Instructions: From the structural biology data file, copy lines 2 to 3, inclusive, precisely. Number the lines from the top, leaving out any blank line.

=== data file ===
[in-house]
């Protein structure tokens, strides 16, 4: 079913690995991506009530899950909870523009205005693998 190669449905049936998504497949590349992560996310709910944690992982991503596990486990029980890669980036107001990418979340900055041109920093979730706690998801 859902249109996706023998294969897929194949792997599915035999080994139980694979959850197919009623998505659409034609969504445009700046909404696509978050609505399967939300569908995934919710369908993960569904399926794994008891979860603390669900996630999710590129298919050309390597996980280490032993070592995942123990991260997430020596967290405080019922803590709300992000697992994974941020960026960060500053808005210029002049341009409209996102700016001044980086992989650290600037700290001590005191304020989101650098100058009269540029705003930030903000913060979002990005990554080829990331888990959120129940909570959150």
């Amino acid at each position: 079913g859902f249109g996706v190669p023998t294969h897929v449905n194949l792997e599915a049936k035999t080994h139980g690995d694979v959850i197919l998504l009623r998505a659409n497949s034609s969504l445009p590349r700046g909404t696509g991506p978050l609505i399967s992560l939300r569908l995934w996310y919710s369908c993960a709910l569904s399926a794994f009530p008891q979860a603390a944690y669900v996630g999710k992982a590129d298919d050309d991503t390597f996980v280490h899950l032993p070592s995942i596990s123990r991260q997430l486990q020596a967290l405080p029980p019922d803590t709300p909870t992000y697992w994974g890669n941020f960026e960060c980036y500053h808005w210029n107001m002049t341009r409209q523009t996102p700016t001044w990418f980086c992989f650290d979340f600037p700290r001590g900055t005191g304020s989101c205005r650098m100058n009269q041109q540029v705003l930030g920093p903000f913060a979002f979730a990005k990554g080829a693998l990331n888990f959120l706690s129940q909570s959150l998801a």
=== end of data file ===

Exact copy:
């Protein structure tokens, strides 16, 4: 079913690995991506009530899950909870523009205005693998 190669449905049936998504497949590349992560996310709910944690992982991503596990486990029980890669980036107001990418979340900055041109920093979730706690998801 859902249109996706023998294969897929194949792997599915035999080994139980694979959850197919009623998505659409034609969504445009700046909404696509978050609505399967939300569908995934919710369908993960569904399926794994008891979860603390669900996630999710590129298919050309390597996980280490032993070592995942123990991260997430020596967290405080019922803590709300992000697992994974941020960026960060500053808005210029002049341009409209996102700016001044980086992989650290600037700290001590005191304020989101650098100058009269540029705003930030903000913060979002990005990554080829990331888990959120129940909570959150």
């Amino acid at each position: 079913g859902f249109g996706v190669p023998t294969h897929v449905n194949l792997e599915a049936k035999t080994h139980g690995d694979v959850i197919l998504l009623r998505a659409n497949s034609s969504l445009p590349r700046g909404t696509g991506p978050l609505i399967s992560l939300r569908l995934w996310y919710s369908c993960a709910l569904s399926a794994f009530p008891q979860a603390a944690y669900v996630g999710k992982a590129d298919d050309d991503t390597f996980v280490h899950l032993p070592s995942i596990s123990r991260q997430l486990q020596a967290l405080p029980p019922d803590t709300p909870t992000y697992w994974g890669n941020f960026e960060c980036y500053h808005w210029n107001m002049t341009r409209q523009t996102p700016t001044w990418f980086c992989f650290d979340f600037p700290r001590g900055t005191g304020s989101c205005r650098m100058n009269q041109q540029v705003l930030g920093p903000f913060a979002f979730a990005k990554g080829a693998l990331n888990f959120l706690s129940q909570s959150l998801a």